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'Argo' Oscar Spurs Ex-Hostages To Call For Sustained Iran Talks

Bruce Laingen and John Limbert, who were hostages in Iran from 1979-81, say they hope the movie "Argo" will encourage diplomacy with Iran and not just dredge up old grievances.
Director and producer Ben Affleck accepts the Oscar for best picture for "Argo" at the 85th Academy Awards in Hollywood, California, February 24, 2013.      REUTERS/Mario Anzuoni (UNITED STATES  - Tags: ENTERTAINMENT)  (OSCARS-SHOW) - RTR3E97K

A day after Argo won the Oscar for best picture, two of the former U.S. hostages in Iran said the film, which deals with the 1979-81 crisis, should spur efforts to resolve differences diplomatically, not just underline mutual grievances.

Appearing on Capitol Hill Monday [Feb. 25] on the eve of new talks in Kazakhstan between Iran and the five permanent members of the U.N. Security Council plus Germany, Bruce Laingen and John Limbert called for deeper engagement to deal with Iran’s nuclear program and other contentious issues.

“The problem with these contacts is that they are desultory, not sustained,” said Laingen, describing the brief and intermittent meetings Iran and the P5+1 have held since last year in Istanbul, Baghdad, Moscow and now Almaty.

Laingen, who was the senior U.S. diplomat in Iran on Nov. 4, 1979, when students overran the U.S. Embassy to protest U.S. admission of the deposed shah for medical treatment, said he could not have imagined that American representation in Iran would still be lacking three decades later.

“We should be there representing the United States of America,” Laingen said. “We have zilch and that’s not a very good basis on which to have any kind of relationship.”

Limbert, a scholar of Iran who served as deputy assistant secretary of state for Iran in the first Obama administration, said he worried that the Almaty talks would not produce progress because “both sides have painted themselves into rhetorical corners” and the incentives the U.S. has offered for agreement “the Iranians dismiss as insignificant.”

A U.S. diplomat told reporters covering the talks that the P5+1 intends to “put a modified proposal on the table that both takes into account changes in Iran’s [nuclear] program, and is responsive to Iran’s desire for the P5+1 to recognize Iran’s needs.” The diplomat called the offer “real, serious, and substantive,” hinting that it contained more than the limited rollback of sanctions on trade in precious metals that has been leaked to the press in advance of the talks.

Iran has increased its stockpile of enriched uranium and made other advances in recent months, according to the International Atomic Energy Agency, that lend new urgency to negotiations.

Limbert said it might be easier to make progress on other issues than the nuclear question and that Iran might be more willing to meet bilaterally with the United States away from the glare of the international media.

He also said he worried that the Iranian government would add the Academy Award for Argo to the litany of complaints Iran has about the United States.

They include the 1953 CIA coup that restored the shah to power, supporting Iraq during the 1980-88 Iran-Iraq war, shooting down an Iranian passenger plane in 1988, piling economic sanctions on Iran over its nuclear program and taking a once-violent Iranian opposition group, the Mujaheddin-e Khalq, off the State Department’s list of terrorist organizations.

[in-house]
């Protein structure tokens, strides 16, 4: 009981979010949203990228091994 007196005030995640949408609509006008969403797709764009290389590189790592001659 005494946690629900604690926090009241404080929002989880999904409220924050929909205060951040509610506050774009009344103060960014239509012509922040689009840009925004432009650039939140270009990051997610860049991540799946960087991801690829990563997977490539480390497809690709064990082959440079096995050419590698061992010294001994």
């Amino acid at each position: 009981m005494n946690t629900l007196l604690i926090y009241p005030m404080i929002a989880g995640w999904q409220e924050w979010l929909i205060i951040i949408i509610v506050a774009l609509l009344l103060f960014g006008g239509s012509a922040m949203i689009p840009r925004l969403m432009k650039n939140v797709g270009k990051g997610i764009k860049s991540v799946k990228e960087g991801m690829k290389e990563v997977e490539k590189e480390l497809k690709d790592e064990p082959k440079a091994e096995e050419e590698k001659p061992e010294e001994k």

“‘You gave an award to Argo which paints us in a bad way,’” will be added to this list of grievances, Limbert said.

In fact, the picture is more nuanced and depicts at least one Iranian who enables a CIA officer, Tony Mendez (played by director Ben Affleck), masquerading as a Hollywood B-movie producer, to free six Americans who managed to escape from the U.S. Embassy and were sheltered by Canadian diplomats.

The introduction to the movie, while factually flawed — as was the movie itself — also tries to explain Iranian anger at the United States for the 1953 coup and U.S. support for the shah, who repressed domestic opposition forces, at times brutally.

However, Iranian media has focused on the movie’s overall depiction of the hostage crisis as reinforcing negative stereotypes about Iran and its people, Limbert said.

While urging diplomacy with Iran, Limbert called the hostage crisis “ugly, outrageous and shameful.” He said the United States should not seek to send diplomats back to Iran “until somehow the Iranian government comes to terms with what was shown in Argo.”

Limbert told Al-Monitor that he wasn’t looking for an apology per se but an Iranian government statement that seizing and holding diplomats hostage for 444 days “was a really stupid thing.” Limbert referred to an Iranian expression that translates literally as “to eat sugar” but means “to eat crow.”

Iranian officials tend to downplay the whole affair and note that the hostages were eventually freed in a deal mediated by Algeria.

The ex-hostages are not the only ones to express hope that the movie will do more than dredge up negative American feelings about the Islamic Republic of Iran. 

In accepting the Oscar for best adapted screenplay, Argo screenwriter Chris Terrio said Sunday night that he wanted to dedicate the award to Tony Mendez, the Canadian diplomats who gave the Americans refuge and to “people all over the world in the U.S., in Canada, in Iran, who use creativity and intelligence to solve problems non-violently.”

Barbara Slavin is Washington correspondent for and a senior fellow at the Atlantic Council where she focuses on Iran. She tweets @BarbaraSlavin1.

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